Skip to main content

On March 8, International Women’s Day is recognized around the world, celebrating the social, economic, cultural, and political achievements of women. The day is a call to action for accelerating women’s equality which, despite significant progress, demands continued, collaborative effort.

For an article for, journalist Angelica Bottaro spoke to leaders from WHCC founding foundations about how we can work together to provide better healthcare and equity for women within the healthcare system.

According to data recently collected in the United States, as many as 80 percent of women healthcare workers and 20 percent of patients have experienced some form of discrimination from the healthcare system.

Bottaro asked the three CEOs of WHCC’s founding foundations — Sharlene Rutherford, President & CEO, Alberta Women’s Health Foundation; Leslie McCarley, President & CEO, Women’s College Hospital Foundation, and; Cally Wesson, President & CEO, BC Women’s Health Foundation — about the work of WHCC, why investing in women is so important, and what we can do about it. Read their responses below.


What biases do you think exist in the health research space that make it more difficult for women to access health information based on evidence-backed research?

A woman can make all the right decisions about her health and still be betrayed at her doctor’s office or in the emergency department. Gender bias in health exists—not out of malice but a combination of pervasive old habits by some in the medical community and an historic lack of knowledge, generally, about women’s health. The result is female patients continue to be misdiagnosed, neglected, dismissed as complainers, accused of being overanxious, mislabeled as depressed, or told their symptoms are all in their heads.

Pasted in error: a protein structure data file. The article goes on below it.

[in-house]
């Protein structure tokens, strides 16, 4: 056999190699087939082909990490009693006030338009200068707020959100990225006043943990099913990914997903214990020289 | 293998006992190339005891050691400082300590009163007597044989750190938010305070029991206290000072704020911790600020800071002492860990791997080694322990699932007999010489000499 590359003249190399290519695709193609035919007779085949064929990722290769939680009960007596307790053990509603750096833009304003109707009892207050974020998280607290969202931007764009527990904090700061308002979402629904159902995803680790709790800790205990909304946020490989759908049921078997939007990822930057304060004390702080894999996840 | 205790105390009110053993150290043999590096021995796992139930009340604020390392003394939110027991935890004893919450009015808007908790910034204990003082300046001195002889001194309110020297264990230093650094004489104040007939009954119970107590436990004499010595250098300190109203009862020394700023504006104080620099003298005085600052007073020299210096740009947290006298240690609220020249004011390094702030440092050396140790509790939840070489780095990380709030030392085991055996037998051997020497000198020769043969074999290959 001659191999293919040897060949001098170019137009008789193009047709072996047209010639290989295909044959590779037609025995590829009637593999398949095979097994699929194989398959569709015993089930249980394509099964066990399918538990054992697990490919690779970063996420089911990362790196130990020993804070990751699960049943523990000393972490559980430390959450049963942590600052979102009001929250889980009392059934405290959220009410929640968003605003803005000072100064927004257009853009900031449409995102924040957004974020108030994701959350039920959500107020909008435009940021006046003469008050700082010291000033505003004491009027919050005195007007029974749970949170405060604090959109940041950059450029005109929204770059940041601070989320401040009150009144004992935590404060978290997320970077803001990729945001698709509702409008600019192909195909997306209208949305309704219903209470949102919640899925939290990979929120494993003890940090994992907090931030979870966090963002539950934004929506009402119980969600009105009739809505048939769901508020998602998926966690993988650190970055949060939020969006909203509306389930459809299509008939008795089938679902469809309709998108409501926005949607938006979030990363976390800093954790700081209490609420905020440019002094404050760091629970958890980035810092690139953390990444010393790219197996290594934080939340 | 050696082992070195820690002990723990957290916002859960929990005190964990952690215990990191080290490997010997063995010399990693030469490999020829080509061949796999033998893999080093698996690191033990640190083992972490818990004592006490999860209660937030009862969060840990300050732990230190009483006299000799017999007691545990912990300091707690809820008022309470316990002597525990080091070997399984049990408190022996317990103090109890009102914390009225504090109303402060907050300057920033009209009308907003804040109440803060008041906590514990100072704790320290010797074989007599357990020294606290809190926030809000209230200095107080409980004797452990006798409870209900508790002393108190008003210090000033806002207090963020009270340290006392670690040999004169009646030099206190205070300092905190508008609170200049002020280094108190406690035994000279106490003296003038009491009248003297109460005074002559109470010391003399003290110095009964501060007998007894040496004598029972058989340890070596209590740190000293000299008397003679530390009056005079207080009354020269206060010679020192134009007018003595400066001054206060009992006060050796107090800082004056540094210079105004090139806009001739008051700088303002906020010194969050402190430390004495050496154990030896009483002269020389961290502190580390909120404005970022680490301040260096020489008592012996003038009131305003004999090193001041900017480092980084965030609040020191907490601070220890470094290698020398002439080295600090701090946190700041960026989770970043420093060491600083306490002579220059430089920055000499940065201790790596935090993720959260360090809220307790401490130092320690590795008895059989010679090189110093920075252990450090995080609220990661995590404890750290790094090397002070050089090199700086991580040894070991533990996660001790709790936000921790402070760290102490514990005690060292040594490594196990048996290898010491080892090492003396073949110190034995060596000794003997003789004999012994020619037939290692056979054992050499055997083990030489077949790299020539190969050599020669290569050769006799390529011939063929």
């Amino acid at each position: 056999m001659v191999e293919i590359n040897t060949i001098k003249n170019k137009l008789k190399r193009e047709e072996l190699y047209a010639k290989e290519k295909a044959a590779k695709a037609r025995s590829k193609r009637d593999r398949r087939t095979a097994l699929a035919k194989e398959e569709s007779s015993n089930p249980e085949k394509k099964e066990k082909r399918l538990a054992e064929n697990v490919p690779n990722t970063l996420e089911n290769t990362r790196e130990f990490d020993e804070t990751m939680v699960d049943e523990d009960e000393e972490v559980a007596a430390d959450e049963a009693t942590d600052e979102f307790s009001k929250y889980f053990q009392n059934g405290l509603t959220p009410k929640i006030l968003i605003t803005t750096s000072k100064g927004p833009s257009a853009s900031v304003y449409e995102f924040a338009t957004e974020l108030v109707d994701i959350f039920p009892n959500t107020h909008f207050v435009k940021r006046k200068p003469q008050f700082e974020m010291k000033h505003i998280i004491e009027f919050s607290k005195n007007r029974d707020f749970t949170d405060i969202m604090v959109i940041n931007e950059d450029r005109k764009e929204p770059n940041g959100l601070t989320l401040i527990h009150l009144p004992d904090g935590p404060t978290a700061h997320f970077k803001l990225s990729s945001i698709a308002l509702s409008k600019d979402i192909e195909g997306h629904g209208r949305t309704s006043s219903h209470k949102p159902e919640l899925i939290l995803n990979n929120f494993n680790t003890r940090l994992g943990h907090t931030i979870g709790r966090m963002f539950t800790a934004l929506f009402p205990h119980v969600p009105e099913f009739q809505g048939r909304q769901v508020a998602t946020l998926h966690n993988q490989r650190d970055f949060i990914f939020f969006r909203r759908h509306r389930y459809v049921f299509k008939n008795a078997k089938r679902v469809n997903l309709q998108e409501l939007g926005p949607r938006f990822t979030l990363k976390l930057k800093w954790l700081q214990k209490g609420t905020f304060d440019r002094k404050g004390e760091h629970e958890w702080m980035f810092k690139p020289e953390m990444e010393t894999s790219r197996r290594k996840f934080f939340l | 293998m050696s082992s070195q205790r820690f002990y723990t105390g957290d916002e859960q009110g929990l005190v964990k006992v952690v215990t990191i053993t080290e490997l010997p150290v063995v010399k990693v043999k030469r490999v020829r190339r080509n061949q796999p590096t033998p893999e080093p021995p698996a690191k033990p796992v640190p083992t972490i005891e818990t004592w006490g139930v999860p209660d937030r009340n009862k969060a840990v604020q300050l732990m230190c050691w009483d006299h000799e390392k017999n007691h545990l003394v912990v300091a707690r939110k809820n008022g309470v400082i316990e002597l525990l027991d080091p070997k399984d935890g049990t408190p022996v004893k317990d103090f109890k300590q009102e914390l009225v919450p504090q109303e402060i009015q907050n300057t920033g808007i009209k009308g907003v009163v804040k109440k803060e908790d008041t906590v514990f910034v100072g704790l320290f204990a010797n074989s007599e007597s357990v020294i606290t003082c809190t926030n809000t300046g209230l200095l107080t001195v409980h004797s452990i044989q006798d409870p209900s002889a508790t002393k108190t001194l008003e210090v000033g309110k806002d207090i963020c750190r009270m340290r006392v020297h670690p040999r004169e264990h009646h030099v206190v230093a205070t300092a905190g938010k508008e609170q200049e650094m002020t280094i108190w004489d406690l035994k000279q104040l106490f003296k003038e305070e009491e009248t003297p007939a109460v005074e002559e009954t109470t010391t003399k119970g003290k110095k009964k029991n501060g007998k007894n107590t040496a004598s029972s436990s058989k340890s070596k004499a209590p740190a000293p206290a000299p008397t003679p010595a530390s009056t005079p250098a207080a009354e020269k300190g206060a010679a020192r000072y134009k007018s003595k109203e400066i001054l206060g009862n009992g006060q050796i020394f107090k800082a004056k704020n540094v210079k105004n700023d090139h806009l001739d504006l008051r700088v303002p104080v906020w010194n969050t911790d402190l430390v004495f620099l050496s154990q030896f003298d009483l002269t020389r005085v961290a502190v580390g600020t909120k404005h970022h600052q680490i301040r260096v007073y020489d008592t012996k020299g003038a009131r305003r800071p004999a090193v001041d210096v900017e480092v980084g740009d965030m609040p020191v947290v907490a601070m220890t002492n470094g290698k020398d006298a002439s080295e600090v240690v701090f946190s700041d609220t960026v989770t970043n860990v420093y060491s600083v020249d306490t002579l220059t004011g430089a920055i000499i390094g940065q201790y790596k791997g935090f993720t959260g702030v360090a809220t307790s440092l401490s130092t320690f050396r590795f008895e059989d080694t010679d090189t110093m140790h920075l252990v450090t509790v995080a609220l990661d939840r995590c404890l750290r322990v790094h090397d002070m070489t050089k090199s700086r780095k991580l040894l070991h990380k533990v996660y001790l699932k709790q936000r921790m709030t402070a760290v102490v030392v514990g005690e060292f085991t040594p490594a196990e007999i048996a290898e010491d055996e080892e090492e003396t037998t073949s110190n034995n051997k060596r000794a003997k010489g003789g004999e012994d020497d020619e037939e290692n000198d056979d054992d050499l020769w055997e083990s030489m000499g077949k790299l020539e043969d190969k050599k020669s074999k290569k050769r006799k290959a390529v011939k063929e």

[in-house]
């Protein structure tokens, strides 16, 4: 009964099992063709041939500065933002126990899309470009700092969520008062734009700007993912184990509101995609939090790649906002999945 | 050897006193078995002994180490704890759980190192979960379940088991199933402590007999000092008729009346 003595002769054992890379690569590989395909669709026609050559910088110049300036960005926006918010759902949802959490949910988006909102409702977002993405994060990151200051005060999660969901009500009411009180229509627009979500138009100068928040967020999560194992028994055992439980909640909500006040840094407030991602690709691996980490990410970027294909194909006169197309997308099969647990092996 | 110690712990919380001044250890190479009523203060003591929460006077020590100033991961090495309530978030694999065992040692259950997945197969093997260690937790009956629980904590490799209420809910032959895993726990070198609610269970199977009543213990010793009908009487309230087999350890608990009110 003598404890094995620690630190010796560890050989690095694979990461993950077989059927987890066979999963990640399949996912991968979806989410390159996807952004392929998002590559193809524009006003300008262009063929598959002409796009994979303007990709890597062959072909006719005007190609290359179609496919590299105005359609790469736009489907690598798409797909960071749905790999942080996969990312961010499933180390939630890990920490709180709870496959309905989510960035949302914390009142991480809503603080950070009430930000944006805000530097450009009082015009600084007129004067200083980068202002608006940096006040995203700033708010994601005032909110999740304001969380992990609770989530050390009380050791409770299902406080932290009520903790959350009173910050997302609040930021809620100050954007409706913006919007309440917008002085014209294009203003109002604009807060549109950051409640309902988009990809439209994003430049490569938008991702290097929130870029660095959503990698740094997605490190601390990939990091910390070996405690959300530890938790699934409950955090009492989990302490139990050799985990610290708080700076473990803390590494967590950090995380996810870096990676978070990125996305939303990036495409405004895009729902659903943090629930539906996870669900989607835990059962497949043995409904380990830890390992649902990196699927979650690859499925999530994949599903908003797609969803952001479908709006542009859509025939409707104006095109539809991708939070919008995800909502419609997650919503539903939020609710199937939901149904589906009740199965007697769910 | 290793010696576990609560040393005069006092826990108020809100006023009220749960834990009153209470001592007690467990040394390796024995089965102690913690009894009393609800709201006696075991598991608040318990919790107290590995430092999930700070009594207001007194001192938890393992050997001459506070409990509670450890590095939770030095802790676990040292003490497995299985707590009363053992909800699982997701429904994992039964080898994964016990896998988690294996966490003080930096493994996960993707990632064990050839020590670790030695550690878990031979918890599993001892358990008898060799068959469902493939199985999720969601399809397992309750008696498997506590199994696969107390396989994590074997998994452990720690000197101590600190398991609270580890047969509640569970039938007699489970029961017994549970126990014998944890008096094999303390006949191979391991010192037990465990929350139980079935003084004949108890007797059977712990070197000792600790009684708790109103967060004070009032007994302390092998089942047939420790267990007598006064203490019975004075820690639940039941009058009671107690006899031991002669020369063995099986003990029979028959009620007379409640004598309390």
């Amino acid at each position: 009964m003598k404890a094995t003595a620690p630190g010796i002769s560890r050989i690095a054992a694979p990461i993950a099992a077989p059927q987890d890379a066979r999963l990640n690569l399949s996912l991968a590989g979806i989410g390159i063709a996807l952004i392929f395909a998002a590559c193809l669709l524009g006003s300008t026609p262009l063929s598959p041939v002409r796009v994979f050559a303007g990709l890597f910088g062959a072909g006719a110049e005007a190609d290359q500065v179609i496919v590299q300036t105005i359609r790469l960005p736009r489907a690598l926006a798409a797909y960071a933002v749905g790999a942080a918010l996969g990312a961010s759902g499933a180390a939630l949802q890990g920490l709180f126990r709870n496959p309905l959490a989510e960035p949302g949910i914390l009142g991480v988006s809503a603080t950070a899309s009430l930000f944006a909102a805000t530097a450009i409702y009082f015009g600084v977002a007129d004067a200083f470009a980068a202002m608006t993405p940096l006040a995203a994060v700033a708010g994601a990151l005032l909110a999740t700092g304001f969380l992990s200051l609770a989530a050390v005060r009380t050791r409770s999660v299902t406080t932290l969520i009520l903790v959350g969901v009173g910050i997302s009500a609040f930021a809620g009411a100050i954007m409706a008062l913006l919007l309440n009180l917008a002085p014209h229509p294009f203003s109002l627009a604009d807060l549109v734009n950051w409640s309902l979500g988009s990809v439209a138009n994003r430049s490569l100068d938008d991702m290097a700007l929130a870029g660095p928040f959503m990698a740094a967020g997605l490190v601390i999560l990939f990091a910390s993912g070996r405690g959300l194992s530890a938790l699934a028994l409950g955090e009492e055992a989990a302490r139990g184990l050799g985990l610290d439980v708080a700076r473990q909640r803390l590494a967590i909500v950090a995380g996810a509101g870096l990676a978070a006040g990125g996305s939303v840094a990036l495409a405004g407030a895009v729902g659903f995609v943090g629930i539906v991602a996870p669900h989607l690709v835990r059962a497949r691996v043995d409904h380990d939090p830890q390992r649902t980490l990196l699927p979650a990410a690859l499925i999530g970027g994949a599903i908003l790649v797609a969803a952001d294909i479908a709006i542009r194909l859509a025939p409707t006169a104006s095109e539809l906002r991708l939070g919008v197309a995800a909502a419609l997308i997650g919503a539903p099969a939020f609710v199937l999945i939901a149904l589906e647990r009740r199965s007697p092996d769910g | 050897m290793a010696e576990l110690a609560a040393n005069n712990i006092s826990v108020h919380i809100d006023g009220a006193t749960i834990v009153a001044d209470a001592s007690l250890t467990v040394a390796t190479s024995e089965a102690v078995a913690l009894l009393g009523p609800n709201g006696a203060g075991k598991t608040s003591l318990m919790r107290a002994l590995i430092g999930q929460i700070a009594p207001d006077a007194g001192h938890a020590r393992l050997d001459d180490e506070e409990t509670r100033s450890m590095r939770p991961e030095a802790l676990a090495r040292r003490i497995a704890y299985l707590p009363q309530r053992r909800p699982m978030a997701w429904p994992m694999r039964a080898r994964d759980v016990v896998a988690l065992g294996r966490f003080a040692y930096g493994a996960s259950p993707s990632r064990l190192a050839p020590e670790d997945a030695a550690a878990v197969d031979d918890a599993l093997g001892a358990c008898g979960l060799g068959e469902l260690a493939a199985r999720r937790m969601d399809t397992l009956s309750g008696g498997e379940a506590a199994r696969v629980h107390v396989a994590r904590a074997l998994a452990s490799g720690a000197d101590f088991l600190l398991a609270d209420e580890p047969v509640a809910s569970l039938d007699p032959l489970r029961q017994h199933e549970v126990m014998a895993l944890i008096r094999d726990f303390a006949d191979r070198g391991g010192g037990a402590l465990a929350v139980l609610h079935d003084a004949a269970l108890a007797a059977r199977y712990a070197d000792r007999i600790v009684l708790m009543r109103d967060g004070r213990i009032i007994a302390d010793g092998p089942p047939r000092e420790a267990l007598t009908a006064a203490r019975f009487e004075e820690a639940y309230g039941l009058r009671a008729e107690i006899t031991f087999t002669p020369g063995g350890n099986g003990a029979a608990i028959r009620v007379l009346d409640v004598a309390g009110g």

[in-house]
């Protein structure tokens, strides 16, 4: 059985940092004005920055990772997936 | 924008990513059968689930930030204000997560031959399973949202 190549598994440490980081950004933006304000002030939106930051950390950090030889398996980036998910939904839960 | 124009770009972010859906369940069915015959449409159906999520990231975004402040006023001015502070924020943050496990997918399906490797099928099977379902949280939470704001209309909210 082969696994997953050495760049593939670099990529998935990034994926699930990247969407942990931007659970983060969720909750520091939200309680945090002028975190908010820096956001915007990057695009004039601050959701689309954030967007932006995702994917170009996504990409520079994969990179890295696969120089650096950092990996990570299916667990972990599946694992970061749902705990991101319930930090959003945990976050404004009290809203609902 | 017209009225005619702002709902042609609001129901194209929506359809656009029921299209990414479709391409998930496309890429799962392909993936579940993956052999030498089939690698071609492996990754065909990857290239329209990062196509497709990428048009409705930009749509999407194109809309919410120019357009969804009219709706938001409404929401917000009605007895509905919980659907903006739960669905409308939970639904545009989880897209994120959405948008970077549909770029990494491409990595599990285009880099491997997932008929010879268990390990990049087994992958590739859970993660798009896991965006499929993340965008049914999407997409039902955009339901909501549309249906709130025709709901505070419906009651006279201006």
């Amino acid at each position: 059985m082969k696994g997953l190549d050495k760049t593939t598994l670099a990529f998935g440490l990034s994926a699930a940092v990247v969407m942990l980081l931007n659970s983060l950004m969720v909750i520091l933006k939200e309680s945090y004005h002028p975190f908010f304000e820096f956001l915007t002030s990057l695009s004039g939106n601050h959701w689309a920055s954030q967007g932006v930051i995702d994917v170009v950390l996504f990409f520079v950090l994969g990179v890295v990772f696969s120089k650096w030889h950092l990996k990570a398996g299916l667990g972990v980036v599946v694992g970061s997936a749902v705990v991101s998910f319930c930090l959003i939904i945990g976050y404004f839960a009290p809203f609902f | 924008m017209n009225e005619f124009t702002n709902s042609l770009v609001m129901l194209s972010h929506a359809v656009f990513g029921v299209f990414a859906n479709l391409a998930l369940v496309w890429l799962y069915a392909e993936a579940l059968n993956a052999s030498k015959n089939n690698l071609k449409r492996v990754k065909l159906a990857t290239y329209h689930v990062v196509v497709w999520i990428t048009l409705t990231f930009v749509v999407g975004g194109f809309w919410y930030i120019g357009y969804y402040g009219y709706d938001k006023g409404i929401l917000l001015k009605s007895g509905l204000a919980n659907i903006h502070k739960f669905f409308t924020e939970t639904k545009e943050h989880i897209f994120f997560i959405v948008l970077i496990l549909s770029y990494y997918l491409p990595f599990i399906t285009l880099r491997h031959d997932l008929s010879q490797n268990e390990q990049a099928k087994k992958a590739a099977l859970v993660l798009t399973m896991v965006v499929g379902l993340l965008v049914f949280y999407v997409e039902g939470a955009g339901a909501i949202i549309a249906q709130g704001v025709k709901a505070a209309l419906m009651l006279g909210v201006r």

The result is limited specialist knowledge and treatment options across a broad range of conditions impacting women and, moreover, have resulted in many women’s health issues being considered taboo. The wide-sweeping societal impacts of keeping women’s health issues taboo are extensively covered in a 2022 thought leadership paper by the Alberta Women’s Health Foundation titled Surveying the Silence and remains a must-read for everyone.

Sharlene Rutherford, CEO, Royal Alexandra Hospital Foundation


Why do you think inclusivity in research is so important and what do you think are the steps forward in terms of improving research into women’s health?

There is a gap in Canadian healthcare that women have long been falling through—and we need to be there to prevent these omissions and bolster their care. Women’s College Hospital provides informed, excellent, and inclusive care that caters to the unique needs of women—who are the backbones of their communities and families.

Inclusivity in healthcare goes beyond just access to care, encapsulating inclusion in research, education, advocacy, and community—which is our aim through Women’s College Hospital Foundation and Women’s Health Collective Canada. Women make up 51% of the population, yet only 7% of health research funding nationally focuses on their specific needs. We are working to change that.